As we approach 200,000 dead Americans, we still look at what’s going on in the tristate region alongside Virginia and Illinois. Specifically we compare last week’s post to this week’s post. Note that normally we look at Sunday data on Monday morning and today we’ll be looking at Monday data on a Tuesday. Both Sunday and Monday are reports from their preceding days, and so we are still looking at weekend reporting of figures. So we can expect them to be lower than workweek data.
If we compare the above chart to last week’s, we can see that Pennsylvania has decidedly reversed course. Whereas things had been headed down in terms of averages, I was worried about the days of daily new cases exceeding the average. Sure enough the average has caught up to the new cases and we’re seeing a rise in the average to levels not really seen since the summer.
New Jersey remains on the path of slowly increasing its numbers of new cases. Delaware looks to be heading back down after a small bump. We might be seeing the beginning of a decline in cases in Virginia, down from its long-running plateau of nearly 1000 new cases per day. And finally in Illinois, it’s not quite clear where things are headed at present. But for the one-day spike that raised the average, it seemed as if new cases had been in decline, but the end of that otherwise decline might have been an inflection point as the average may be trending back upwards again.
Then when we look at deaths, well we see no real significant change in four of the states. But last week, we were saying Virginia was at a good spot with its latest surge cycle coming to an end. Well now look at that spike and deaths that are higher now than they were in the spring. If you follow my daily posts on social media, you’ll know that there’s a reason for this.
For the last week Virginia has been working through a backlog of deaths that were not entered into its electronic database. And so these deaths happened over the last several months. Consequently the rise, if there even is one, is not nearly as high as shown. But it also means that the earlier peaks may have been far higher than reported at the time.
If you didn’t hear the news, scientists have discovered a compound in the atmosphere of Venus. They’ve also ruled out a number of the normal ways the compound is created, and we’re left with two possibilities: some kind of unknown chemistry/chemical process or…aliens.
It’s got to be aliens. Because it’s Friday.
And because it’s Friday, we can turn to xkcd, who covered this news brilliantly.
The West Coast is a different scale than the East Coast. After all, California alone is almost the size of New England and parts of the Mid-Atlantic combined. So when we take that enormous size into consideration, how big are these fires on an East Coast scale? It can be difficult to imagine.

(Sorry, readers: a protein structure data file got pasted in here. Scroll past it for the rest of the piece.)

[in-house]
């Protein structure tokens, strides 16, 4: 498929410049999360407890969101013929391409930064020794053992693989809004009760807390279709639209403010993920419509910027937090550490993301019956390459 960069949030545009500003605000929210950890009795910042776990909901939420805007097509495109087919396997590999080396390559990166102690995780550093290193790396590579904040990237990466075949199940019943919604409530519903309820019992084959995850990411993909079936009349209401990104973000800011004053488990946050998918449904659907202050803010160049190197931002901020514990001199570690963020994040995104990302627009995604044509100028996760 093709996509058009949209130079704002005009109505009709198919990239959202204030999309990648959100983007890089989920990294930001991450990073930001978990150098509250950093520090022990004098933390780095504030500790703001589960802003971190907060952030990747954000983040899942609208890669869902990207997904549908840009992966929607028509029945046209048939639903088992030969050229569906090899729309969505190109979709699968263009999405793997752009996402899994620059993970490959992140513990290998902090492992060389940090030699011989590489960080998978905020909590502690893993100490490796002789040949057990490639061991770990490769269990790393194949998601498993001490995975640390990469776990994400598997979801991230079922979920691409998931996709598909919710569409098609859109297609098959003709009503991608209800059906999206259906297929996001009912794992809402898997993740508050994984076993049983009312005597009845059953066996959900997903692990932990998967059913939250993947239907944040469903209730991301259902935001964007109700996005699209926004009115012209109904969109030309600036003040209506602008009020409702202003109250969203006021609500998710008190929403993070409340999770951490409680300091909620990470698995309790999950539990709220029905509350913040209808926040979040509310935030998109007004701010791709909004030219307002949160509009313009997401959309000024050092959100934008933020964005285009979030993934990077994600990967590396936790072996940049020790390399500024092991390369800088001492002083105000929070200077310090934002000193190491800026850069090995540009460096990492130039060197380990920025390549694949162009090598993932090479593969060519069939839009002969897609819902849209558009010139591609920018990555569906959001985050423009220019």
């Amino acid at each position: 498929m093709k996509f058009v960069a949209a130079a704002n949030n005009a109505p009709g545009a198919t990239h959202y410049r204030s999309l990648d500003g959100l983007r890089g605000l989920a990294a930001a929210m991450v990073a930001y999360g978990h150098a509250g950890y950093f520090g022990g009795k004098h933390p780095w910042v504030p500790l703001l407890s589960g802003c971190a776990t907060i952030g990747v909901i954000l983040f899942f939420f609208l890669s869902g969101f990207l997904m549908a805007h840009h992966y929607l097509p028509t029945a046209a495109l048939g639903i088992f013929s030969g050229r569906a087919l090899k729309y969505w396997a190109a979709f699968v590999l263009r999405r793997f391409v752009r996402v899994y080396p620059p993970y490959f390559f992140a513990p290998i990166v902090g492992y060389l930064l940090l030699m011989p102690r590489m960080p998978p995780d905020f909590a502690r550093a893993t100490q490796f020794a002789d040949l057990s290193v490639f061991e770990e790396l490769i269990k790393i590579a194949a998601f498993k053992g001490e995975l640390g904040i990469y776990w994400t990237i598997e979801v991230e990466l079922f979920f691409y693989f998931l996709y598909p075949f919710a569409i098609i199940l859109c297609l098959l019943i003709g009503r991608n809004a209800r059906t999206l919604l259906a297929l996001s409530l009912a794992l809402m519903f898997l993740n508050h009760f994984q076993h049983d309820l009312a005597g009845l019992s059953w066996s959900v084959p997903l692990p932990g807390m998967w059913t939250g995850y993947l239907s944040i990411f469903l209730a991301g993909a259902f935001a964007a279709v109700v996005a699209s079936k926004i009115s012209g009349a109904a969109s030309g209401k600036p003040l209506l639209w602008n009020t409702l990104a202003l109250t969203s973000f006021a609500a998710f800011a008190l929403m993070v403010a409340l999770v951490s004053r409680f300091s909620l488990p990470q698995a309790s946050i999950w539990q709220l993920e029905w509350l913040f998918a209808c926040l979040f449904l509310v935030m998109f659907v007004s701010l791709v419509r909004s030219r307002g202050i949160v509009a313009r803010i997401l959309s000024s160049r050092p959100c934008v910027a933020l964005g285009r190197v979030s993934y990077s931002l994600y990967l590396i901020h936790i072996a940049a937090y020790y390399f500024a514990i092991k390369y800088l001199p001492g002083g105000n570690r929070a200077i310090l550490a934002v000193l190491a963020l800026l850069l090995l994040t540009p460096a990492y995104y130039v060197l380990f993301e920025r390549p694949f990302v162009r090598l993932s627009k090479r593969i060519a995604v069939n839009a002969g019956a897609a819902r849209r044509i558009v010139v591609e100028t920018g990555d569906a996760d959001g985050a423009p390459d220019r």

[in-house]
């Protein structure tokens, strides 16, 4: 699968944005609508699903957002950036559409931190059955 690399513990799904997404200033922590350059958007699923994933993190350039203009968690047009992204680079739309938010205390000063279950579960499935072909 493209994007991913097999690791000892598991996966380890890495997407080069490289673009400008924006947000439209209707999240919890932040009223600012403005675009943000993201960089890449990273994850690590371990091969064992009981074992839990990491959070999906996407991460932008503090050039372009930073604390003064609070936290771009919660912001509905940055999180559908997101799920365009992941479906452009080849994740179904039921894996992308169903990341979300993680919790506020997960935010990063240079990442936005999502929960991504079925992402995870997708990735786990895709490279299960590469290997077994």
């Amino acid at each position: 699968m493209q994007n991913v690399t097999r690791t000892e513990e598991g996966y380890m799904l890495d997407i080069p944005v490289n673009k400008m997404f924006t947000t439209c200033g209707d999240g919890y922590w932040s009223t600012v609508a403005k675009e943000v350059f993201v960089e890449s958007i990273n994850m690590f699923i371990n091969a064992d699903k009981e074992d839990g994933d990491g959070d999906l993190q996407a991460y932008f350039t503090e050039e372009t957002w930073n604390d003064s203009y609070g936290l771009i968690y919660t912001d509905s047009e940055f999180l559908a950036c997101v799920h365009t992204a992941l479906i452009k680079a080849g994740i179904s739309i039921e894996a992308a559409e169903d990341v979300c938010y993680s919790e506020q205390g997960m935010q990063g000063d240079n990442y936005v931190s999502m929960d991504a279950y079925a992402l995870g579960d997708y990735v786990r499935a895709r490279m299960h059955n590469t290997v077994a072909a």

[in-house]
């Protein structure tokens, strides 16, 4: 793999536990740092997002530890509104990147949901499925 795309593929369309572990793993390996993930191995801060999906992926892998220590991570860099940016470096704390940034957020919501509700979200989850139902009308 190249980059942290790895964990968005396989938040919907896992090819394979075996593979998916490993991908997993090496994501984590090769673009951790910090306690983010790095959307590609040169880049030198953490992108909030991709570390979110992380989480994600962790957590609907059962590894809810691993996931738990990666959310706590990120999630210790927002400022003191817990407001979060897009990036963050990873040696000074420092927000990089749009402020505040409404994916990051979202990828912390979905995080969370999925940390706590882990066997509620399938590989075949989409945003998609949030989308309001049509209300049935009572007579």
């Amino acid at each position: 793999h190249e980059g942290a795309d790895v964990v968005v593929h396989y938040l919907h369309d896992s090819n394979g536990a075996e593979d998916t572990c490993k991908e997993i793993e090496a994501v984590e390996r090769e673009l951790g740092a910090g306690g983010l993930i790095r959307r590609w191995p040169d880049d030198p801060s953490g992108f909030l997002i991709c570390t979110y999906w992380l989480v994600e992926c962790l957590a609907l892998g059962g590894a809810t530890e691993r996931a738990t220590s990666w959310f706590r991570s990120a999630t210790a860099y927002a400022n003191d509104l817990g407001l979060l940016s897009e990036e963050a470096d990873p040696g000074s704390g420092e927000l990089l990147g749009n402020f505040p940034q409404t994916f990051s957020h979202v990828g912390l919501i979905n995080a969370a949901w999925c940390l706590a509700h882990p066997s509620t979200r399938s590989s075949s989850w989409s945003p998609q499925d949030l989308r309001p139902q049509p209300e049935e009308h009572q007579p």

Thankfully the Philadelphia Inquirer addressed the issue.
It’s a simple concept, but I love these kind of graphics. The East Coast is dense and cities and towns are clustered closer together, being they were founded before personal automobiles were things. And so the August Complex fire in California would cover a significant portion of the Philadelphia metropolitan area, almost wiping it all off the map.
Yesterday Pew Research released the results of a survey of how the rest of the world views select countries throughout the world. The Washington Post covered it in an article and created some graphics to support the text. The text, of course, was no big surprise in that the rest of the world views the United States poorly compared to just several years ago and that, in particular, President Trump is a leader in whom the world has no confidence.
But that’s not what I want to talk about. Instead, I want to address a design element in the one of their graphics. (But you should go ahead and read about the survey results.)
The issue here is the positioning of the labels for each bar, representing a world leader. At the very top of the graphic, things are in a good way. We have Merkel with a small space beneath that text then another label, “No confidence, 19 percent”, and then a connecting line to a dot to the blue bar. We then have a small space and the label Macron, meaning we have moved on and are on the next world leader.
But what if the reader sees the title and starts towards the bottom? They want to see the leaders in whom the world has no confidence. Now look at the bottom of the chart and the positioning of the labels for Trump, and above him, Xi, Putin, and maybe even Johnson. Because the “No confidence, x percent” labels have moved further to the right, there is an enormous space between the leader’s name and their coloured bar. Visually, this creates a link between the leader’s name and the preceding bar. For example, Trump appears to have a no confidence value of 78 with an unlabelled bar chart beneath him.